• Evaluate for dyspnea and quantify. Relate dyspnea to precipitating factors. Note for dyspnea at rest versus activity and observe changes. Dyspnea that takes place with activity may be a sign of activity intolerance.

  • Evaluate position patient assumes for normal or easy breathing.

  • Observe for diaphragmatic muscle fatigue (paradoxical motion). Paradoxical movement of the diaphragm signifies a reversal of the regular pattern and is an indicator of ventilatory muscle fatigue and/or respiratory failure. The diaphragm is the most vital muscle of ventilation, usually responsible for 80% to 85% of ventilation during restful breathing.

  • Observe muscles utilized for breathing. The accessory muscles of inspiration are not typically involved in quiet breathing. These comprise the scalenes and the sternocleidomastoid.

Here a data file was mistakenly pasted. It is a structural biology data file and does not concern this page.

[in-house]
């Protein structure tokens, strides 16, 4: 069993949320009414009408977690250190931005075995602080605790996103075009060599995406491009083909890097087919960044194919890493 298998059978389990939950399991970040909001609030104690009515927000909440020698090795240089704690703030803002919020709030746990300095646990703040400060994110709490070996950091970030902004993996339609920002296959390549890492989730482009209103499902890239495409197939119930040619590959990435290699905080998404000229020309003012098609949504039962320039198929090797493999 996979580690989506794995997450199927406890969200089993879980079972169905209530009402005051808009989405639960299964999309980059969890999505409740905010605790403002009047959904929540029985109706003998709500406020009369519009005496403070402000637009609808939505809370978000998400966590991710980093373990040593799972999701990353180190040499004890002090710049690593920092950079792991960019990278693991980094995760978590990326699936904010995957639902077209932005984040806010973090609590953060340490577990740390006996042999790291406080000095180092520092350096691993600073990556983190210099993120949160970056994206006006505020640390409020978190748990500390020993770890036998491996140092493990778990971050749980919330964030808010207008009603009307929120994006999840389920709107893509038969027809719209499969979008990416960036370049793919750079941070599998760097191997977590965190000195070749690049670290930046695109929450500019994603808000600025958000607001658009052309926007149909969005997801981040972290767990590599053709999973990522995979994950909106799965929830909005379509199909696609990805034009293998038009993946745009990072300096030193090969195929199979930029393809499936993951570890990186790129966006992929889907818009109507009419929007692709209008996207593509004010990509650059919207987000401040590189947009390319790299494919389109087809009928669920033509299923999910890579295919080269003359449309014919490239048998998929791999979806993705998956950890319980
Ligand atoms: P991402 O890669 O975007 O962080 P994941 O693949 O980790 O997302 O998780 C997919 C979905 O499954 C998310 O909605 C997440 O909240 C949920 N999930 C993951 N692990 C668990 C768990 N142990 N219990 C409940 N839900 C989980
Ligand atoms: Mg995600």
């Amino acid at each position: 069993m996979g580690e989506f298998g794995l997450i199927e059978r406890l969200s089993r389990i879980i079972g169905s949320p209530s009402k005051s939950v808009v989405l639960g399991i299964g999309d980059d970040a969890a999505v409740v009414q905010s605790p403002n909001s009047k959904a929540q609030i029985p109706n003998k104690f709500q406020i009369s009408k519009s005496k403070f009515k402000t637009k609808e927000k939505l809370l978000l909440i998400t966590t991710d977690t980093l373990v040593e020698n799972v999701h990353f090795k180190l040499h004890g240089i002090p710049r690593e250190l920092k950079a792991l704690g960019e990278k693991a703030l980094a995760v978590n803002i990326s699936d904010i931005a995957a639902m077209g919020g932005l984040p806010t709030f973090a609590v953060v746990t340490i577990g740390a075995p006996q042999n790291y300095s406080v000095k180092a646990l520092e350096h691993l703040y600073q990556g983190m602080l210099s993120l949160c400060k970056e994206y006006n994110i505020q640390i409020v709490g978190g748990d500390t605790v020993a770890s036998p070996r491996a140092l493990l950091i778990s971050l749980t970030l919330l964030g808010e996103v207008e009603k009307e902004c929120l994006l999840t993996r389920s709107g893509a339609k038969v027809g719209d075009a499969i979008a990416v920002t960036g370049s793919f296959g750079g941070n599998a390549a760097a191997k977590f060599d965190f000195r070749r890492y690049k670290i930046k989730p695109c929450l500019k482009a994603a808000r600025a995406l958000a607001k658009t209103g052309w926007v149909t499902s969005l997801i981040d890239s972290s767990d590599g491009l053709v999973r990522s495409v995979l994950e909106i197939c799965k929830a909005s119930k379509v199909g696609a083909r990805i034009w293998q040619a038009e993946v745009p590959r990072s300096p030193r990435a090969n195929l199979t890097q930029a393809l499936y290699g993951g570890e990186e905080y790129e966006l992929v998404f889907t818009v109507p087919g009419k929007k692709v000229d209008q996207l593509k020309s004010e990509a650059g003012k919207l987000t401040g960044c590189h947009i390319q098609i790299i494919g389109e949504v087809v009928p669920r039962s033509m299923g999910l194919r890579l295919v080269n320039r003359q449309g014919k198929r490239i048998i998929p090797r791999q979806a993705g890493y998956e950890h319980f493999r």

• Utilize pulse oximetry to check oxygen saturation and pulse rate. Pulse oximetry is a helpful tool to detect alterations in oxygenation initially; but, for CO2 levels, end tidal CO2 monitoring or arterial blood gases (ABGs) would require to be obtained.

  • Watch for retractions or flaring of nostrils. These indicate an augmentation in work of breathing.

  • Check ABGs as indicated; observe changes. Rising PaCO2 and falling PaO2 are manifestations of respiratory failure. As the patient starts to fail, the respiratory rate falls and PaCO2 starts to increase.

1. Note the pH.  Determine if it is acidosis or alkalosis.
2. Note the PaCO2.  Is it normal, increased, or decreased?
3. Note the HCO3.  Is it normal, increased, or decreased?
4. Note the base excess or deficit.
5. Note the PaO2 to determine if there is hypoxia.
7.35 - 7.45
35 - 45
80 - 100  ( in infants normal PaO2:  60 - 80 )
20 - 24

  • Evaluate ability to mobilize secretions. The incapability to mobilize secretions may contribute to change in breathing pattern.